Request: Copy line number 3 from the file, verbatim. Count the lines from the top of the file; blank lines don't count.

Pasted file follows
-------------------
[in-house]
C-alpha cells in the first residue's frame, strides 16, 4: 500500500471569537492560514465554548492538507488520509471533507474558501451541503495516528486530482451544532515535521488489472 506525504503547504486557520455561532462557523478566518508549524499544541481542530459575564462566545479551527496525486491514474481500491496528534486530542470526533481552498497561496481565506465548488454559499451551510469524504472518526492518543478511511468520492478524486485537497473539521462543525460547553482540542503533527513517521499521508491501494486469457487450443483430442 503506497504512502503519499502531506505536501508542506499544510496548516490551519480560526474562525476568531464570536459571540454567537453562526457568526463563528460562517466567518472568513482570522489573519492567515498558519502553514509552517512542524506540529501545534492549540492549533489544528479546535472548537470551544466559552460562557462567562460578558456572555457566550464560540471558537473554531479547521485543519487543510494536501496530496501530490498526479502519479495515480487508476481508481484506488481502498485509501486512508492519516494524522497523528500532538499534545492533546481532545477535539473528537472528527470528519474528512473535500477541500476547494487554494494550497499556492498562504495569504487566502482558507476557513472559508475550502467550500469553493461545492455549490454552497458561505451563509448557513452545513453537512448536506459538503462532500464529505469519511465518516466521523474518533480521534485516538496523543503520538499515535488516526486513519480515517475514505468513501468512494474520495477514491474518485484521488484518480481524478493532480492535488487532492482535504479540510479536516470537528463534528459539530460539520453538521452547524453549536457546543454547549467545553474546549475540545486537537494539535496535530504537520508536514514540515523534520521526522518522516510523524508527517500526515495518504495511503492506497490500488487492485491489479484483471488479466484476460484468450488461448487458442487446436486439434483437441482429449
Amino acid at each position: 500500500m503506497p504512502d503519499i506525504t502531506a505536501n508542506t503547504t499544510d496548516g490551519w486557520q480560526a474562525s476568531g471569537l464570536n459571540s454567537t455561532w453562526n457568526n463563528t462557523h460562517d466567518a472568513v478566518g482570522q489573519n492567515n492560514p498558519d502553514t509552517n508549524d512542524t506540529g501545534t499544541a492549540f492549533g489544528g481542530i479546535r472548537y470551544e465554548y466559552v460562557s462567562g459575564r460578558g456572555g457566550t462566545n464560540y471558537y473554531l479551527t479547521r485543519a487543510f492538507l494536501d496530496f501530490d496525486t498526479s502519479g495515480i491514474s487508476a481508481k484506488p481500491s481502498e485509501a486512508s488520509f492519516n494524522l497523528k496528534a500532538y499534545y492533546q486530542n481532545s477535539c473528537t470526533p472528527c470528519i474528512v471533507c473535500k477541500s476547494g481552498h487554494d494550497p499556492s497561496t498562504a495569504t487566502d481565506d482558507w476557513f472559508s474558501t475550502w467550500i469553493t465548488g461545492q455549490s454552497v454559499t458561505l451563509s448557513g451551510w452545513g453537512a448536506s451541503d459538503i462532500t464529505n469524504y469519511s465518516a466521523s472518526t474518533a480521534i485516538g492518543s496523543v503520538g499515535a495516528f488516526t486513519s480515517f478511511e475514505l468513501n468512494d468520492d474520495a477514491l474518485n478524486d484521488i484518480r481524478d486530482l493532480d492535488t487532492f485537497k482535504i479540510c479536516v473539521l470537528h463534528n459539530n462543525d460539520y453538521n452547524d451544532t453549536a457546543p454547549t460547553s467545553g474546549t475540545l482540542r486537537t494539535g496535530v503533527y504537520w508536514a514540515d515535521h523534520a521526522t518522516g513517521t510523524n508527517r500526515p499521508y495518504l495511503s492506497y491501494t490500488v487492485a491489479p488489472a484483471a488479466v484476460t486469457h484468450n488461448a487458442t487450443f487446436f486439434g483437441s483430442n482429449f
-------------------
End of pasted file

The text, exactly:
Amino acid at each position: 500500500m503506497p504512502d503519499i506525504t502531506a505536501n508542506t503547504t499544510d496548516g490551519w486557520q480560526a474562525s476568531g471569537l464570536n459571540s454567537t455561532w453562526n457568526n463563528t462557523h460562517d466567518a472568513v478566518g482570522q489573519n492567515n492560514p498558519d502553514t509552517n508549524d512542524t506540529g501545534t499544541a492549540f492549533g489544528g481542530i479546535r472548537y470551544e465554548y466559552v460562557s462567562g459575564r460578558g456572555g457566550t462566545n464560540y471558537y473554531l479551527t479547521r485543519a487543510f492538507l494536501d496530496f501530490d496525486t498526479s502519479g495515480i491514474s487508476a481508481k484506488p481500491s481502498e485509501a486512508s488520509f492519516n494524522l497523528k496528534a500532538y499534545y492533546q486530542n481532545s477535539c473528537t470526533p472528527c470528519i474528512v471533507c473535500k477541500s476547494g481552498h487554494d494550497p499556492s497561496t498562504a495569504t487566502d481565506d482558507w476557513f472559508s474558501t475550502w467550500i469553493t465548488g461545492q455549490s454552497v454559499t458561505l451563509s448557513g451551510w452545513g453537512a448536506s451541503d459538503i462532500t464529505n469524504y469519511s465518516a466521523s472518526t474518533a480521534i485516538g492518543s496523543v503520538g499515535a495516528f488516526t486513519s480515517f478511511e475514505l468513501n468512494d468520492d474520495a477514491l474518485n478524486d484521488i484518480r481524478d486530482l493532480d492535488t487532492f485537497k482535504i479540510c479536516v473539521l470537528h463534528n459539530n462543525d460539520y453538521n452547524d451544532t453549536a457546543p454547549t460547553s467545553g474546549t475540545l482540542r486537537t494539535g496535530v503533527y504537520w508536514a514540515d515535521h523534520a521526522t518522516g513517521t510523524n508527517r500526515p499521508y495518504l495511503s492506497y491501494t490500488v487492485a491489479p488489472a484483471a488479466v484476460t486469457h484468450n488461448a487458442t487450443f487446436f486439434g483437441s483430442n482429449f